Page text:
This episode, written by Morgan, pivots around the idea that these events are taking place at a moment when personal information has become exponentially more accessible, and viral. There’s a scene where the members of the royal family peer at a computer as it boots up their new family website. Diana walks across a minefield as photos of herself and Dodi together hit newsstands. Subtle, this series has never been. But still, the specificity of that angle gives it a particular spin. The Crown makes you that much more aware of the intrusions of these photos and tabloid stories, and of the way it’s replicating them three decades later in the making of this series. The episode ends by recreating that famous shot of Diana on a diving board staring out over the sea, which has inspired so many duplications, including a SZA album cover and the poster for this season of The Crown. It’s a lonely, beautiful image, though it keeps us, like so much of the season, at a great distance.
The Crown falters, then, when it tries to get closer to Diana, probably because it doesn’t try especially hard. Where a film like Spencer freely took liberties and gave Kristen Stewart so much to play, The Crown limits Elizabeth Debicki to a carefully outlined, inoffensive portrait. As they pass the children between each other, she and Dominic West invest a rueful, grown-up sadness into a failed relationship, but separately they tend to fall into predictable choices. Debicki happens to be great at looking melancholy on a yacht — it’s half her performance in Tenet — but those scenes don’t quite push her range. She and Abdalla court each other with mutual sweetness, but never much of a spark, and their scenes keep within prescribed boundaries. Their best interaction involves mutual commiseration about their fathers, one deeply meddlesome and the other emotionally absent. But Morgan tends to stick to limited supposition.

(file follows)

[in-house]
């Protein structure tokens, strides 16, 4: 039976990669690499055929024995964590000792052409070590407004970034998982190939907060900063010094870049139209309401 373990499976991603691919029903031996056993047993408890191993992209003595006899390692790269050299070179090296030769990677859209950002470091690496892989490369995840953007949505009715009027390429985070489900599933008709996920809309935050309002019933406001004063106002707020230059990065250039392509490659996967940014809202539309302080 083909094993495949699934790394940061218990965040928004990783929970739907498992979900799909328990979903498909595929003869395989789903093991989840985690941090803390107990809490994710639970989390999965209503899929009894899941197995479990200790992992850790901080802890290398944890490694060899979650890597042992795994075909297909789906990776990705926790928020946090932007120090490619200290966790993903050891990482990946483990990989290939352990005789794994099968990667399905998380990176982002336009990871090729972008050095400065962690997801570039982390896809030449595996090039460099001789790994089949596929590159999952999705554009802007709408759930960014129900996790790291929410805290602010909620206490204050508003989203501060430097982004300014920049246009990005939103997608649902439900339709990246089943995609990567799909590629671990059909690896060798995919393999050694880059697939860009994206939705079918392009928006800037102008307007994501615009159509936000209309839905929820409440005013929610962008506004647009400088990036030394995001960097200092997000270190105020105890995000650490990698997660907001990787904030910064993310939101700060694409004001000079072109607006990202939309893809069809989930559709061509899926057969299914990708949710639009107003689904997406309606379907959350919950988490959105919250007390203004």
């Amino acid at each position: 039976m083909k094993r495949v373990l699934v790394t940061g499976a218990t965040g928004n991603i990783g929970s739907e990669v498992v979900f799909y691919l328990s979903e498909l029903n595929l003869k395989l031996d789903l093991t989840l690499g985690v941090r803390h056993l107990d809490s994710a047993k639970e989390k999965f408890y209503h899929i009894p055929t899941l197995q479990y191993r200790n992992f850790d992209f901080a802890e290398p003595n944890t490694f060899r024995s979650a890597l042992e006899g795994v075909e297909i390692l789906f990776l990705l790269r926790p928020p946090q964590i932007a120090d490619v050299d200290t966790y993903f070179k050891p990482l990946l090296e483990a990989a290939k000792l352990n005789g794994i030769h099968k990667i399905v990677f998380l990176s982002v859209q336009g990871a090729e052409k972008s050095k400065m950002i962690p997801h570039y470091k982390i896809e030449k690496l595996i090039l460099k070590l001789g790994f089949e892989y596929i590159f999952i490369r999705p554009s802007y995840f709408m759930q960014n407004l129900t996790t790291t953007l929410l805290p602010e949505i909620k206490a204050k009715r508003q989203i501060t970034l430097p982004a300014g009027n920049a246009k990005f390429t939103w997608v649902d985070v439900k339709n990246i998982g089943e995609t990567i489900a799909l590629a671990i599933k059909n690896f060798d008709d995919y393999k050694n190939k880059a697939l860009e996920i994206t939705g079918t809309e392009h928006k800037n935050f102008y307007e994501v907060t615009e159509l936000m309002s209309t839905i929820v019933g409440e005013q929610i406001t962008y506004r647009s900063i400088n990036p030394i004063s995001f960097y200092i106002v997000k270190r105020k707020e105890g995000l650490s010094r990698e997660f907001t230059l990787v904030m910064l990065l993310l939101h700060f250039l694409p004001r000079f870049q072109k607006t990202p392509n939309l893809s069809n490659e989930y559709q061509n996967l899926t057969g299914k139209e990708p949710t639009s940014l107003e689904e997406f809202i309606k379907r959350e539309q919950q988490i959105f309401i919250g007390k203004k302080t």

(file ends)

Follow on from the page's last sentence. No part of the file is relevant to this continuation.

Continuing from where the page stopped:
In the run-up to the crash in Paris, the show pulls back, following along with the known events — Diana calling her kids, Dodi buying a ring — but leaving room for interpretation. Morgan constructs some final conversations between Dodi and Diana, in which she brushes away his proposal and encourages him to stand up against his father. They’re totally fictionalized and, in their own way, the intrusive projections of what Morgan might’ve thought happened between the two, but what he’s imagined is decorous and dramatically unsatisfying. It’s the best possible resolution for the pair, probably too good to have been true. What happens behind closed doors? The best you could hope for, says The Crown, as it locks them shut.